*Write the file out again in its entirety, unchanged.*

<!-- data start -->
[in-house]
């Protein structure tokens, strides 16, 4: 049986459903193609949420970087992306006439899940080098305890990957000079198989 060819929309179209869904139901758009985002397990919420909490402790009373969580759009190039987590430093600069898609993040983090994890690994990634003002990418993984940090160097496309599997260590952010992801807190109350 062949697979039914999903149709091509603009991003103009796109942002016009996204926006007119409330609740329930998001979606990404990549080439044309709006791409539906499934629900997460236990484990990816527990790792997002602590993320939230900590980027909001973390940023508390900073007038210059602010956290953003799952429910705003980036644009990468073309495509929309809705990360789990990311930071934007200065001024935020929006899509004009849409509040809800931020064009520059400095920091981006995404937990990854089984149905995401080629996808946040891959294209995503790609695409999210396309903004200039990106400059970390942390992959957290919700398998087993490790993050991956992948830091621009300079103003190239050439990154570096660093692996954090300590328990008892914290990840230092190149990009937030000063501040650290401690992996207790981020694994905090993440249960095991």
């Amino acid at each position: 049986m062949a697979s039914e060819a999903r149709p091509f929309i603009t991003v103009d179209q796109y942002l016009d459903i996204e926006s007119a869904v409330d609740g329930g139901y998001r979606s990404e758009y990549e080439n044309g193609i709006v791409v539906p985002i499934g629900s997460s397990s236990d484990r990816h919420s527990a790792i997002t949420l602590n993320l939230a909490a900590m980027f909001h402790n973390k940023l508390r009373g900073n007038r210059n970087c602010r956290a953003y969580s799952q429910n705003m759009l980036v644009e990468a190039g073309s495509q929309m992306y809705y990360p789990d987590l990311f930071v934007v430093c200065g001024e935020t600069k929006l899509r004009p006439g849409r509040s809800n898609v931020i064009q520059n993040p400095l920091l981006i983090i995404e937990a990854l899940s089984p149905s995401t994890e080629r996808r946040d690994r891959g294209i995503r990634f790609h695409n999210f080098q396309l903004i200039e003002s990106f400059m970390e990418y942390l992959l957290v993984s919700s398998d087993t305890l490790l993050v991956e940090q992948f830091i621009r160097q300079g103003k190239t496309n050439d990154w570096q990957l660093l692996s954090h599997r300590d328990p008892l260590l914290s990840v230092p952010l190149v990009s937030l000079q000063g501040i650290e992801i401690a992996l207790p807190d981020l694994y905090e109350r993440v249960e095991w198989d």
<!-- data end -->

[in-house]
């Protein structure tokens, strides 16, 4: 049986459903193609949420970087992306006439899940080098305890990957000079198989 060819929309179209869904139901758009985002397990919420909490402790009373969580759009190039987590430093600069898609993040983090994890690994990634003002990418993984940090160097496309599997260590952010992801807190109350 062949697979039914999903149709091509603009991003103009796109942002016009996204926006007119409330609740329930998001979606990404990549080439044309709006791409539906499934629900997460236990484990990816527990790792997002602590993320939230900590980027909001973390940023508390900073007038210059602010956290953003799952429910705003980036644009990468073309495509929309809705990360789990990311930071934007200065001024935020929006899509004009849409509040809800931020064009520059400095920091981006995404937990990854089984149905995401080629996808946040891959294209995503790609695409999210396309903004200039990106400059970390942390992959957290919700398998087993490790993050991956992948830091621009300079103003190239050439990154570096660093692996954090300590328990008892914290990840230092190149990009937030000063501040650290401690992996207790981020694994905090993440249960095991």
């Amino acid at each position: 049986m062949a697979s039914e060819a999903r149709p091509f929309i603009t991003v103009d179209q796109y942002l016009d459903i996204e926006s007119a869904v409330d609740g329930g139901y998001r979606s990404e758009y990549e080439n044309g193609i709006v791409v539906p985002i499934g629900s997460s397990s236990d484990r990816h919420s527990a790792i997002t949420l602590n993320l939230a909490a900590m980027f909001h402790n973390k940023l508390r009373g900073n007038r210059n970087c602010r956290a953003y969580s799952q429910n705003m759009l980036v644009e990468a190039g073309s495509q929309m992306y809705y990360p789990d987590l990311f930071v934007v430093c200065g001024e935020t600069k929006l899509r004009p006439g849409r509040s809800n898609v931020i064009q520059n993040p400095l920091l981006i983090i995404e937990a990854l899940s089984p149905s995401t994890e080629r996808r946040d690994r891959g294209i995503r990634f790609h695409n999210f080098q396309l903004i200039e003002s990106f400059m970390e990418y942390l992959l957290v993984s919700s398998d087993t305890l490790l993050v991956e940090q992948f830091i621009r160097q300079g103003k190239t496309n050439d990154w570096q990957l660093l692996s954090h599997r300590d328990p008892l260590l914290s990840v230092p952010l190149v990009s937030l000079q000063g501040i650290e992801i401690a992996l207790p807190d981020l694994y905090e109350r993440v249960e095991w198989d």